In an age when most albums are slaved over, tweaked, polished, cut into a million pieces and reassembled into an unrecognisable shape, and generally treated like the culmination of a century’s work rather than simply a collection of songs, there’s something almost romantic in the simple idea of pointing a microphone at the band and – George Martin style – shouting “play!”.
For that is how The Icarus Line have made Slave Vows. Well, alright, they probably pointed about 15 microphones at the snare drum alone. But for the most part, it was simply the band, in a room together, playing their hearts out. As a result, the album stands not so much as a coherent, carefully-planned sequence of songs, but as a long-form commercial for their live show.
And a highly effective advert it is too. Opener Dark Circles begins with an eternity of feedback, giving you time to wait your turn at the urinal (and wait for the wide-stanced talkative man next to you to finish up so you can finally force it out), zip up, wash your hands, and pop back into the auditorium to find someone shorter than you to stand behind. And even when it gets going, it’s something of a slow burner, with a looped, hypnotic bass riff giving way to a slow jam in the Doors vein.
The Icarus Line know how to pace themselves. In fact, they only really kick after a hundred seconds of quiet thuds and wobbly guitars into second track Don’t Let Me Save Your Soul (and after that 11-minute opening track). But as Hitchcock said, if a bomb under a table explodes, that’s surprise. But if it doesn’t, that’s suspense. The Icarus Line could make a mighty fine thriller if they put their minds to it – for when they do explode, it’s really something to behold, the band rocking out like a scuzzier Bad Seeds as Joe Cardamone hollers and yelps over like Brian Johnson and Mick Jagger had hideous babies together one hot ’80s summer.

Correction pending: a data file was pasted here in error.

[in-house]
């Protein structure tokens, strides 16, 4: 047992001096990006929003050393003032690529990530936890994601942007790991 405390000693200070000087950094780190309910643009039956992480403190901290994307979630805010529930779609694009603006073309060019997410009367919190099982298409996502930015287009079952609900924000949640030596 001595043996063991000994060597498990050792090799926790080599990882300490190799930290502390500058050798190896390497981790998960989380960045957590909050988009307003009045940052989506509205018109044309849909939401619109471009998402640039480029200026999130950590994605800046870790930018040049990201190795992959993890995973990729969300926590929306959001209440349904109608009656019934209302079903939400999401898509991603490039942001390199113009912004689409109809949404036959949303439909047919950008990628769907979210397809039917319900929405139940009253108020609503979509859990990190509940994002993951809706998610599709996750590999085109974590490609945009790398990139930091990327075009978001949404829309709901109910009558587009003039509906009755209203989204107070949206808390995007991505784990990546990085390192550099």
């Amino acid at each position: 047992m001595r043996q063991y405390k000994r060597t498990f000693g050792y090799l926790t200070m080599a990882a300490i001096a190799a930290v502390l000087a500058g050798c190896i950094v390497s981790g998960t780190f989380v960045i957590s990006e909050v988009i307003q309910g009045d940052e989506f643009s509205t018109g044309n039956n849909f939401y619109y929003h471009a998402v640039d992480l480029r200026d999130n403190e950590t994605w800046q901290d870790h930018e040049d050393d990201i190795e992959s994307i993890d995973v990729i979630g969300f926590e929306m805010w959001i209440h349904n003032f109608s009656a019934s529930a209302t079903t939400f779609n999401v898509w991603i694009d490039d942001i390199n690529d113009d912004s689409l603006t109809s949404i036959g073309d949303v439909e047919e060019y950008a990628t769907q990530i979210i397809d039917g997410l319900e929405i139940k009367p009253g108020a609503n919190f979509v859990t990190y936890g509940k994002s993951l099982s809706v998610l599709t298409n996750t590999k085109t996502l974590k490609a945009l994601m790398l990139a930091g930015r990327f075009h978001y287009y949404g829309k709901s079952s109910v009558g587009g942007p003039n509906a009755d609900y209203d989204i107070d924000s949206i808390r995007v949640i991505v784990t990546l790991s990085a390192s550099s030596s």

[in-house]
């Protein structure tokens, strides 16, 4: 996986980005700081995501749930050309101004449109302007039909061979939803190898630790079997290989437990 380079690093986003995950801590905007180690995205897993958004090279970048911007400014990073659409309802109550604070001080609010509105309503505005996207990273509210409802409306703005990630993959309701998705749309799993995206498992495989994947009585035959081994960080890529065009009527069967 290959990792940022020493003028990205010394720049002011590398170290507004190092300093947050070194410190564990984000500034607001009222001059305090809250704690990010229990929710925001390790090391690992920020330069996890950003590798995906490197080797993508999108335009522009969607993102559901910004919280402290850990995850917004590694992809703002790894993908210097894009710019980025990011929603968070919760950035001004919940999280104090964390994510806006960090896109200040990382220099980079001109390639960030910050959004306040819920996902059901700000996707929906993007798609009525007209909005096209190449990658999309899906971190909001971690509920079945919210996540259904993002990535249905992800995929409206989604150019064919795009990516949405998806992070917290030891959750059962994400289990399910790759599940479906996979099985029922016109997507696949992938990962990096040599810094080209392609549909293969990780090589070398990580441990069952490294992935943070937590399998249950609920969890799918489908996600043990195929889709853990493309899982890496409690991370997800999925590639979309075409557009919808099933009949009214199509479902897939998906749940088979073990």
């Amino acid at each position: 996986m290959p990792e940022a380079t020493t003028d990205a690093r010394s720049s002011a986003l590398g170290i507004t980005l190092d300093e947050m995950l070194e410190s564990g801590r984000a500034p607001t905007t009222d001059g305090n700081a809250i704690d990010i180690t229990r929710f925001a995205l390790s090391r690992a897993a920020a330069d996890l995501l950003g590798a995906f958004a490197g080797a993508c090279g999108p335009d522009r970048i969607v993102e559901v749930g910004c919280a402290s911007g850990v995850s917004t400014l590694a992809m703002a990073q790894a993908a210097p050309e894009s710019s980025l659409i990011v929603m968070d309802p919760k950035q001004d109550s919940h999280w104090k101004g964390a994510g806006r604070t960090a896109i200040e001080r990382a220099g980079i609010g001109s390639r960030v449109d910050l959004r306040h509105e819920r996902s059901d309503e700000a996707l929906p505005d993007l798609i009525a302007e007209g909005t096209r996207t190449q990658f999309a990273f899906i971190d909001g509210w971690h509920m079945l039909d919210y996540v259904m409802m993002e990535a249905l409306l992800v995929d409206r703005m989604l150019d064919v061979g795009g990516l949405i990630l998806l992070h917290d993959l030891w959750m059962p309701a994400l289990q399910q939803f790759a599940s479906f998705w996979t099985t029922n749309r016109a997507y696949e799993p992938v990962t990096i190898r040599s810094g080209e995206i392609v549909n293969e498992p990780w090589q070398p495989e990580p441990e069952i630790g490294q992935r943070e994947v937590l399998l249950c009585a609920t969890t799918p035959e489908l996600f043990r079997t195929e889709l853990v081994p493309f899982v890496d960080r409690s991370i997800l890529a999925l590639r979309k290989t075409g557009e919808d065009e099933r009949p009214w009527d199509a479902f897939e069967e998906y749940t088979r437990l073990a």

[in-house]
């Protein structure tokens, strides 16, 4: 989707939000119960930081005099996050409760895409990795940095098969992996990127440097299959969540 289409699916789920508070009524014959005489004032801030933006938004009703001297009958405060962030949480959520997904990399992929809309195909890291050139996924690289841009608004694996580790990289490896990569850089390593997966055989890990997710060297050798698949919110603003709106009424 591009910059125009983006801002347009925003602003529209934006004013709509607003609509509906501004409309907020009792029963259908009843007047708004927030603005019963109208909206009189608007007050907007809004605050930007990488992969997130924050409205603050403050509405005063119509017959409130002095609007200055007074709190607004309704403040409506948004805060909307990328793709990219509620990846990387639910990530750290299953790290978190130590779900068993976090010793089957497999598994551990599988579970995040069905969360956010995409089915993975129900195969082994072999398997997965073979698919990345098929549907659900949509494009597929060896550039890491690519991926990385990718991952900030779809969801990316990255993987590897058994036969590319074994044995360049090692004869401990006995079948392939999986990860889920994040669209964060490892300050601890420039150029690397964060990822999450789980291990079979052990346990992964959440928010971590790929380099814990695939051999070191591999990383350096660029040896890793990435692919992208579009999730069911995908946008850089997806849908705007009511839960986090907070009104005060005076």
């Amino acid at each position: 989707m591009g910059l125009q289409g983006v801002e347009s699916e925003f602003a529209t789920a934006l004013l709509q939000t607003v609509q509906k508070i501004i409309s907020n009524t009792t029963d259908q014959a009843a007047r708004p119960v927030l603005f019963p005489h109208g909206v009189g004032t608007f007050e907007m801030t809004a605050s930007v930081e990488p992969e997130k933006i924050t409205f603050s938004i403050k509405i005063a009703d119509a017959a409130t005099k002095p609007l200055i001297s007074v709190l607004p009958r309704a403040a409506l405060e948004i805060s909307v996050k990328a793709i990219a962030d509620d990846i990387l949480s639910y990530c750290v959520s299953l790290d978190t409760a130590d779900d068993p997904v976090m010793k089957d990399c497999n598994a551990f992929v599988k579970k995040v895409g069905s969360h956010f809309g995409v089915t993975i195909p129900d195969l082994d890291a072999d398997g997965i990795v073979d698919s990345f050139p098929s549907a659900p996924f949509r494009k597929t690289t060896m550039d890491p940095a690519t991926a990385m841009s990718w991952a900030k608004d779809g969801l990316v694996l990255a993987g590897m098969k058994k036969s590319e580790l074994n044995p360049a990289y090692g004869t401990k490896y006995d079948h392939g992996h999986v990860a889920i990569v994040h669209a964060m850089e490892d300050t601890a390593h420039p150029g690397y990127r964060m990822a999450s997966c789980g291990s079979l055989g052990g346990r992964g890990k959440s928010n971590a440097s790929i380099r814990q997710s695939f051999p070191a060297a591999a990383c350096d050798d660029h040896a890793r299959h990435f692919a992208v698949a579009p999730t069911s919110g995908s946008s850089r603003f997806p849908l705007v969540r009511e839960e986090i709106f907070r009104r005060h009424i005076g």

Like a live show, it’s loud, too. Loud in that way you can turn the volume down but the squalls and screeches of guitar still manage to sustain serious pressure on the eardrums. The soloing on Marathon Man – rather appropriately – pierces like a dentist’s drill, Rats Ass builds to a Munch scream of a climax, and the band sound uncompressed and unshackled throughout.
There are times when it doesn’t quite hang together, when any sense of a unique, contemporary identity is crushed beneath the cuban heels of a hundred rock legends, from the Stooges and the Stones to Primal Scream and Nick Cave. Not a great deal of effort has been put into actual songwriting, either – the only truly memorable melody comes with City Job, as Cardamone, channelling Michael Douglas in Falling Down for all he’s worth, builds a succession of hooks into a final yell of “I’m coming home!”.
But it hardly matters. There’s too much spirit in this cocktail for the mixer to spoil it. And in Dead Body, there lies a riff of such gargantuan greatness that it not only encapsulates what’s great about this album, but what’s great about rock music full stop. Proper rock music, too. Buy it for that alone – and see you down the front.